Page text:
After the march: Stop the Bantustan Bills Campaign
On the 5th of June young and old rural community members from Limpopo, Mpumalanga, North West, Free State, Eastern Cape and KwaZulu- Natal united under the banner of the Stop the Bantustan Bills campaign and marched to the Union Buildings. They handed over a memorandum to the Office of President Ramaphosa demanding that he refuse to sign the Traditional and Khoi-San Leadership Bill (TKLB) into law and that the Traditional Courts Bill (TCB), which is currently before the National Council of Provinces, be scrapped in its current form.
The two Bills have been rejected by those participating in the march, who argue that it is unconstitutional, undemocratic and violates the true nature of customary law. The TKLB in particular poses a threat to the land rights of these communities as it provides for traditional councils to enter into partnerships and agreements with anyone, including corporate entities such as mining companies, without the consent of the directly affected people.
The TCB in effect forces people into the courts of traditional leaders without any choice about whether to opt in or out of the traditional court and instead take their matters to the Magistrate’s court. Furthermore this Bill does not provide clear mechanisms to ensure the participation of women in traditional courts as members and parties. Currently in many rural areas women are not allowed to represent themselves in traditional courts.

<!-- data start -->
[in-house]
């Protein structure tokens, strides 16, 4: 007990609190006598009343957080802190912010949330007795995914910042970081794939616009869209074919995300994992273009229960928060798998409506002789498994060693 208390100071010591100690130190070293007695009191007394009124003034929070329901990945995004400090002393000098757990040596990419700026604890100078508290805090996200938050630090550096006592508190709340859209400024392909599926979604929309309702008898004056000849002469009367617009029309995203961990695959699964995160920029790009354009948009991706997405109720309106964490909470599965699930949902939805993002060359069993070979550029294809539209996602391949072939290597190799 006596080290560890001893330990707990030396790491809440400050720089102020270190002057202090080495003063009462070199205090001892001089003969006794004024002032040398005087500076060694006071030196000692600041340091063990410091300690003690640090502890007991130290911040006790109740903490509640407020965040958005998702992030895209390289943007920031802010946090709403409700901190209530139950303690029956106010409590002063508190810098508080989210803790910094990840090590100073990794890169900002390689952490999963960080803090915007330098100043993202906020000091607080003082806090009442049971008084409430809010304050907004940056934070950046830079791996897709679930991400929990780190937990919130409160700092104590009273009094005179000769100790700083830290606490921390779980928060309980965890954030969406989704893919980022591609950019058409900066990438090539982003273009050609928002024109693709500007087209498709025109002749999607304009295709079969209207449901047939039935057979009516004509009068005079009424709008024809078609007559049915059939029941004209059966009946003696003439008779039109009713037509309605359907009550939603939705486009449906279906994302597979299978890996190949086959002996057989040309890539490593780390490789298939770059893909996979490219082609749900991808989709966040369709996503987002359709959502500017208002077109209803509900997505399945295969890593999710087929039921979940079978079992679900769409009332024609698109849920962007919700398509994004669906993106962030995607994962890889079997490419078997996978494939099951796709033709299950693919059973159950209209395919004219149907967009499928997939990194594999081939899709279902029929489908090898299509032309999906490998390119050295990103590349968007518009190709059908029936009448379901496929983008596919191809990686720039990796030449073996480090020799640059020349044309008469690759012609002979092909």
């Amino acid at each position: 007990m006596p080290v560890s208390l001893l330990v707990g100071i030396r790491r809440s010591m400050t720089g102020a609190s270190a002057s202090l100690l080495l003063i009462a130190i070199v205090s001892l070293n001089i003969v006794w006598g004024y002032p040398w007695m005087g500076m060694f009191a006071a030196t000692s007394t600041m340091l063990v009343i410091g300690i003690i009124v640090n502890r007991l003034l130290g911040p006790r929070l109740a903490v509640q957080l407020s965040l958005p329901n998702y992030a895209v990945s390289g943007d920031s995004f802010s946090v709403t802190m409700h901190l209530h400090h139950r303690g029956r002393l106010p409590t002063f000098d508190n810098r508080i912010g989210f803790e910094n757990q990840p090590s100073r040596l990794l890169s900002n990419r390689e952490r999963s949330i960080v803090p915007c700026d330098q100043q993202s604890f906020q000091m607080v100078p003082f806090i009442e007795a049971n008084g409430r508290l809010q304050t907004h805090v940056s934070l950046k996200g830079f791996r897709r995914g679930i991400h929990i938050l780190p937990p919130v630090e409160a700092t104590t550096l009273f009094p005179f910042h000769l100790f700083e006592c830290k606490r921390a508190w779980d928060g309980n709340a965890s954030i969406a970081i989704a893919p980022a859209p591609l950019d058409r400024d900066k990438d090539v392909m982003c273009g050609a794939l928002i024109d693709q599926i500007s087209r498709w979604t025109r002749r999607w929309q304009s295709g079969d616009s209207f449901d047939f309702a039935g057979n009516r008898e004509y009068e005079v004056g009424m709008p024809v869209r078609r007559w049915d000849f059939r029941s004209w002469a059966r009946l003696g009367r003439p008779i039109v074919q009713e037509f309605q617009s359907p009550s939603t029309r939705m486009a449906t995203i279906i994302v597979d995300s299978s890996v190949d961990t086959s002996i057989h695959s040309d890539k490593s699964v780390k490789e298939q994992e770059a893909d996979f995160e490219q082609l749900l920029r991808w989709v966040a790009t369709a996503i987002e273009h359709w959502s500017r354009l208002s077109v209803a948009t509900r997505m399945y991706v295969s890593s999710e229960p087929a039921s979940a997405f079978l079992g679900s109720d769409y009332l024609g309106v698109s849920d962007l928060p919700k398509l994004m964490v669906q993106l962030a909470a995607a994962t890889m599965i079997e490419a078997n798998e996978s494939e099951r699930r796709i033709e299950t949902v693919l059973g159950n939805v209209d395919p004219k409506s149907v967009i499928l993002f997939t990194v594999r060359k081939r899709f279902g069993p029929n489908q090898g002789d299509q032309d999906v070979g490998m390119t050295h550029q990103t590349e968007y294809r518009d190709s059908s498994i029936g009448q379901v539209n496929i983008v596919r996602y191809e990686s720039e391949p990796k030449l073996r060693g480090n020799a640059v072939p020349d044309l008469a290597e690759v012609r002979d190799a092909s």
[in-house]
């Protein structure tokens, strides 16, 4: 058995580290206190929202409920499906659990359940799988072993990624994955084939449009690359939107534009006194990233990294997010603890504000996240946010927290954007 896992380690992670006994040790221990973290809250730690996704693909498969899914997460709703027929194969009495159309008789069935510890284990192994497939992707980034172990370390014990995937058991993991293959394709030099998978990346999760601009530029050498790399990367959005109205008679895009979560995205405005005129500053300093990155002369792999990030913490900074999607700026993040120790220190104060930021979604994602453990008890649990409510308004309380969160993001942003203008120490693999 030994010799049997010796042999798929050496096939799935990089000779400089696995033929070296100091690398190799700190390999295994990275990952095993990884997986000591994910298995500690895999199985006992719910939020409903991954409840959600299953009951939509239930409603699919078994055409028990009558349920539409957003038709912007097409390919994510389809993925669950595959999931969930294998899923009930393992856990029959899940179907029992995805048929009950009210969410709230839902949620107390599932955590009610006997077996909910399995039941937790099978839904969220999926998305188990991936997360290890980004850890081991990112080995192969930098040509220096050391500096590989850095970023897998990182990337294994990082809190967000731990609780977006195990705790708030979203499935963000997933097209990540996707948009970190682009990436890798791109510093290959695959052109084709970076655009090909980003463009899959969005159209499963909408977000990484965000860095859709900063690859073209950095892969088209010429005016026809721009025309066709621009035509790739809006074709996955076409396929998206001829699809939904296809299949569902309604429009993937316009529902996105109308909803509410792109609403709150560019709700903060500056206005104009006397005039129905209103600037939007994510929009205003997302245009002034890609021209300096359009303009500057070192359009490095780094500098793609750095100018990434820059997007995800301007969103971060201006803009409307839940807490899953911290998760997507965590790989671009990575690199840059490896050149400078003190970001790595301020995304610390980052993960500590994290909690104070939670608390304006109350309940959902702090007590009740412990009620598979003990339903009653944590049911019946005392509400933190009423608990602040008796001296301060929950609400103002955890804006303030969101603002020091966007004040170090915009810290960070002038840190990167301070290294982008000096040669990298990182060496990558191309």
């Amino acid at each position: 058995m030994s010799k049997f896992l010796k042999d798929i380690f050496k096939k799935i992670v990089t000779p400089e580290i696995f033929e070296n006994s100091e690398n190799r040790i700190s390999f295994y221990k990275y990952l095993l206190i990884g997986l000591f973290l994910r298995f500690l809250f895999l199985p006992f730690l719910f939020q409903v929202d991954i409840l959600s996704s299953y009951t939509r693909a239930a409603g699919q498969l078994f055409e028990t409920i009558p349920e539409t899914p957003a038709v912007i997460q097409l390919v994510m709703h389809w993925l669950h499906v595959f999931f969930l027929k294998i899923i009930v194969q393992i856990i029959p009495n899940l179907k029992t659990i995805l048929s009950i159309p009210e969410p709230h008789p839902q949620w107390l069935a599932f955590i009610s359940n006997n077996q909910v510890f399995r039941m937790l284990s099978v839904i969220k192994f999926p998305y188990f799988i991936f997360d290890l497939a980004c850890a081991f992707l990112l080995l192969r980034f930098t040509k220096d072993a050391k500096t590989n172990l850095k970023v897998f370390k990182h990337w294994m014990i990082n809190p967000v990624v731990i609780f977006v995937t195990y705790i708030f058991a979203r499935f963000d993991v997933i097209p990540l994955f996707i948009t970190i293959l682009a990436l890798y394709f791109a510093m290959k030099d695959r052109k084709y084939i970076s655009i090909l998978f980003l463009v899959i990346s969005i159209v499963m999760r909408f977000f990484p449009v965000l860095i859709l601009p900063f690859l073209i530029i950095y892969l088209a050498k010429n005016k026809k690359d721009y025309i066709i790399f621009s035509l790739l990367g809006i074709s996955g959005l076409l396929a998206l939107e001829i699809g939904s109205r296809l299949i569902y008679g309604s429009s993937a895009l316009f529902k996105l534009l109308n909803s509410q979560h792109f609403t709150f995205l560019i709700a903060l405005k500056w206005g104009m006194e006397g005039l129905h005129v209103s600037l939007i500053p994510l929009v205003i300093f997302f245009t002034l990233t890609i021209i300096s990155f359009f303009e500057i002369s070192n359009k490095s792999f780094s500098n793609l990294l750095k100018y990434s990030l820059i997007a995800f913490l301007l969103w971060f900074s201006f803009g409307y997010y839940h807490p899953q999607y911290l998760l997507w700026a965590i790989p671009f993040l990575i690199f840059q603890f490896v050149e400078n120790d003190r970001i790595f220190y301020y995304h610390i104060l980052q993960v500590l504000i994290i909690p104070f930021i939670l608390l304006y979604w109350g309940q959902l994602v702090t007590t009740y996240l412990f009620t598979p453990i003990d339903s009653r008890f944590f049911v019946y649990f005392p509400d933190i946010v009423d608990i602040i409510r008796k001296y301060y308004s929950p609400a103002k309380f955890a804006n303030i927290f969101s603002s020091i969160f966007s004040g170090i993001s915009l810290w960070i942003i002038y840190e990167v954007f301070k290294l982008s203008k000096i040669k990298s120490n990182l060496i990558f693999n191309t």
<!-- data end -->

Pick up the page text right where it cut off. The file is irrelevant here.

Rural communities took to the streets to defend their property and citizenship rights. The two Bills will effectively create two legal systems, making the 18 million South Africans in the former Bantustans subjects of traditional leaders, while people in urban areas are treated more like citizens. This is the main reason these Bills are referred to as the “Bantustan Bills”. They bring back the Bantustans by giving traditional leaders authority over the land and anyone who lives within the boundaries that were created for tribal authorities by the apartheid government in terms of the Bantu Authorities Act of 1951.
Those marching waited several hours outside the gates of the Union Buildings with the Presidency not emerging to receive their memorandum. Eventually Chief Director of Corporate Services in the Presidency, MJ Feni came out to receive and sign the memorandum. The President has been given seven days to respond.